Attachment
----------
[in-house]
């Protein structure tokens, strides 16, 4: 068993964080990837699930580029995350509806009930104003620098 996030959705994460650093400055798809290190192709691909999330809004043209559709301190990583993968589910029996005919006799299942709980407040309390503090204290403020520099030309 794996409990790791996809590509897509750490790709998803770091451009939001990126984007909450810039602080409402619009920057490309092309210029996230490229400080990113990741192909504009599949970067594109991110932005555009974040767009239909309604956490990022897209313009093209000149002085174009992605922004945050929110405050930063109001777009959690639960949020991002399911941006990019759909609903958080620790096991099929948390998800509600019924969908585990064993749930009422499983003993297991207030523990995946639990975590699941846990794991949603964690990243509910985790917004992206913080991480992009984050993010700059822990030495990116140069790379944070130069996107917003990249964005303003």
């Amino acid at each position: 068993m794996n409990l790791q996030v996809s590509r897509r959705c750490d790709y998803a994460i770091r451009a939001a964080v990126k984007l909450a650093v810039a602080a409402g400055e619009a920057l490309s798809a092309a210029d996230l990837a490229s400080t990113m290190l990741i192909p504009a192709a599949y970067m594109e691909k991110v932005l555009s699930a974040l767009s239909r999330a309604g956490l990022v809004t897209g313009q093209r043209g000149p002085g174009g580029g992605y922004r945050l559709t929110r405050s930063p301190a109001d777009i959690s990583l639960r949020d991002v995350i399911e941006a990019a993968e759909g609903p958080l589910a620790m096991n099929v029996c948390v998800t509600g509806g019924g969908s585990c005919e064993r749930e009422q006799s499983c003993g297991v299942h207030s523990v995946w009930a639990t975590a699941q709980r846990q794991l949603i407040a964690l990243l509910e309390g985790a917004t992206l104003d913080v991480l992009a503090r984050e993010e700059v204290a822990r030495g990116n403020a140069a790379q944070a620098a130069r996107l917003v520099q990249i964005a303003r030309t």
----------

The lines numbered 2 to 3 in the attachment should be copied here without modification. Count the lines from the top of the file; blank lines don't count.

């Protein structure tokens, strides 16, 4: 068993964080990837699930580029995350509806009930104003620098 996030959705994460650093400055798809290190192709691909999330809004043209559709301190990583993968589910029996005919006799299942709980407040309390503090204290403020520099030309 794996409990790791996809590509897509750490790709998803770091451009939001990126984007909450810039602080409402619009920057490309092309210029996230490229400080990113990741192909504009599949970067594109991110932005555009974040767009239909309604956490990022897209313009093209000149002085174009992605922004945050929110405050930063109001777009959690639960949020991002399911941006990019759909609903958080620790096991099929948390998800509600019924969908585990064993749930009422499983003993297991207030523990995946639990975590699941846990794991949603964690990243509910985790917004992206913080991480992009984050993010700059822990030495990116140069790379944070130069996107917003990249964005303003």
């Amino acid at each position: 068993m794996n409990l790791q996030v996809s590509r897509r959705c750490d790709y998803a994460i770091r451009a939001a964080v990126k984007l909450a650093v810039a602080a409402g400055e619009a920057l490309s798809a092309a210029d996230l990837a490229s400080t990113m290190l990741i192909p504009a192709a599949y970067m594109e691909k991110v932005l555009s699930a974040l767009s239909r999330a309604g956490l990022v809004t897209g313009q093209r043209g000149p002085g174009g580029g992605y922004r945050l559709t929110r405050s930063p301190a109001d777009i959690s990583l639960r949020d991002v995350i399911e941006a990019a993968e759909g609903p958080l589910a620790m096991n099929v029996c948390v998800t509600g509806g019924g969908s585990c005919e064993r749930e009422q006799s499983c003993g297991v299942h207030s523990v995946w009930a639990t975590a699941q709980r846990q794991l949603i407040a964690l990243l509910e309390g985790a917004t992206l104003d913080v991480l992009a503090r984050e993010e700059v204290a822990r030495g990116n403020a140069a790379q944070a620098a130069r996107l917003v520099q990249i964005a303003r030309t």